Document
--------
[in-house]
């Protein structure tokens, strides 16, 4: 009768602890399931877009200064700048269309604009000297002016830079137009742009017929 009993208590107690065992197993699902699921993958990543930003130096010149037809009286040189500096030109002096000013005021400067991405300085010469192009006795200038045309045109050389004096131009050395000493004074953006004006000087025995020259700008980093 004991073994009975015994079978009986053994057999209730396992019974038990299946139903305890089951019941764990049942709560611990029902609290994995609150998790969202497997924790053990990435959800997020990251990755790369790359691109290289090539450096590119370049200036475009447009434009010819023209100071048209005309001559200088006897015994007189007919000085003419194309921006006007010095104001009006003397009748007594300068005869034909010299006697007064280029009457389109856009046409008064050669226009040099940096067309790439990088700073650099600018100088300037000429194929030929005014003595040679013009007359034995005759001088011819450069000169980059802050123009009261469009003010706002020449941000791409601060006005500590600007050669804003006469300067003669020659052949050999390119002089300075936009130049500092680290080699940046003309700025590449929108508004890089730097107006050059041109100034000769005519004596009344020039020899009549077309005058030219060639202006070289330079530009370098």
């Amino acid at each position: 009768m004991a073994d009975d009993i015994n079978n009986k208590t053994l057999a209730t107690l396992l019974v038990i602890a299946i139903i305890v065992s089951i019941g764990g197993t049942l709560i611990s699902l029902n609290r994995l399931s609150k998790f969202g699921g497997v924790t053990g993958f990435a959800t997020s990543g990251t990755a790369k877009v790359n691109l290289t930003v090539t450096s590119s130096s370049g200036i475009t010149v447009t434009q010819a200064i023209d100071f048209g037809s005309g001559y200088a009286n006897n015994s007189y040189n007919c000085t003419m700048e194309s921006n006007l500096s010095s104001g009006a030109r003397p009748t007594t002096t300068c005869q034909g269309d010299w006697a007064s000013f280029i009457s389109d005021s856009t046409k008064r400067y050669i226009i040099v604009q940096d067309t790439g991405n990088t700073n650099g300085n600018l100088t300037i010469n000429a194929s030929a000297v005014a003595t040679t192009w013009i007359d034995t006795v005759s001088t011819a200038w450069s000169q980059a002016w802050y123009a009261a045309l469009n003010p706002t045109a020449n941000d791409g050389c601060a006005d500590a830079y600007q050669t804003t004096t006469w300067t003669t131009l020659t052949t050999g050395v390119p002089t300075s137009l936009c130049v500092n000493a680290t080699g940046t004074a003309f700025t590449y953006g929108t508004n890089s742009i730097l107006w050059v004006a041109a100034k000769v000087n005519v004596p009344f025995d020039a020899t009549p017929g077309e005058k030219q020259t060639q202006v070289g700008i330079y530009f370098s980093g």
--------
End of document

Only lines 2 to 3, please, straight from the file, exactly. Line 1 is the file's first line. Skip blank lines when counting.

């Protein structure tokens, strides 16, 4: 009768602890399931877009200064700048269309604009000297002016830079137009742009017929 009993208590107690065992197993699902699921993958990543930003130096010149037809009286040189500096030109002096000013005021400067991405300085010469192009006795200038045309045109050389004096131009050395000493004074953006004006000087025995020259700008980093 004991073994009975015994079978009986053994057999209730396992019974038990299946139903305890089951019941764990049942709560611990029902609290994995609150998790969202497997924790053990990435959800997020990251990755790369790359691109290289090539450096590119370049200036475009447009434009010819023209100071048209005309001559200088006897015994007189007919000085003419194309921006006007010095104001009006003397009748007594300068005869034909010299006697007064280029009457389109856009046409008064050669226009040099940096067309790439990088700073650099600018100088300037000429194929030929005014003595040679013009007359034995005759001088011819450069000169980059802050123009009261469009003010706002020449941000791409601060006005500590600007050669804003006469300067003669020659052949050999390119002089300075936009130049500092680290080699940046003309700025590449929108508004890089730097107006050059041109100034000769005519004596009344020039020899009549077309005058030219060639202006070289330079530009370098």
């Amino acid at each position: 009768m004991a073994d009975d009993i015994n079978n009986k208590t053994l057999a209730t107690l396992l019974v038990i602890a299946i139903i305890v065992s089951i019941g764990g197993t049942l709560i611990s699902l029902n609290r994995l399931s609150k998790f969202g699921g497997v924790t053990g993958f990435a959800t997020s990543g990251t990755a790369k877009v790359n691109l290289t930003v090539t450096s590119s130096s370049g200036i475009t010149v447009t434009q010819a200064i023209d100071f048209g037809s005309g001559y200088a009286n006897n015994s007189y040189n007919c000085t003419m700048e194309s921006n006007l500096s010095s104001g009006a030109r003397p009748t007594t002096t300068c005869q034909g269309d010299w006697a007064s000013f280029i009457s389109d005021s856009t046409k008064r400067y050669i226009i040099v604009q940096d067309t790439g991405n990088t700073n650099g300085n600018l100088t300037i010469n000429a194929s030929a000297v005014a003595t040679t192009w013009i007359d034995t006795v005759s001088t011819a200038w450069s000169q980059a002016w802050y123009a009261a045309l469009n003010p706002t045109a020449n941000d791409g050389c601060a006005d500590a830079y600007q050669t804003t004096t006469w300067t003669t131009l020659t052949t050999g050395v390119p002089t300075s137009l936009c130049v500092n000493a680290t080699g940046t004074a003309f700025t590449y953006g929108t508004n890089s742009i730097l107006w050059v004006a041109a100034k000769v000087n005519v004596p009344f025995d020039a020899t009549p017929g077309e005058k030219q020259t060639q202006v070289g700008i330079y530009f370098s980093g």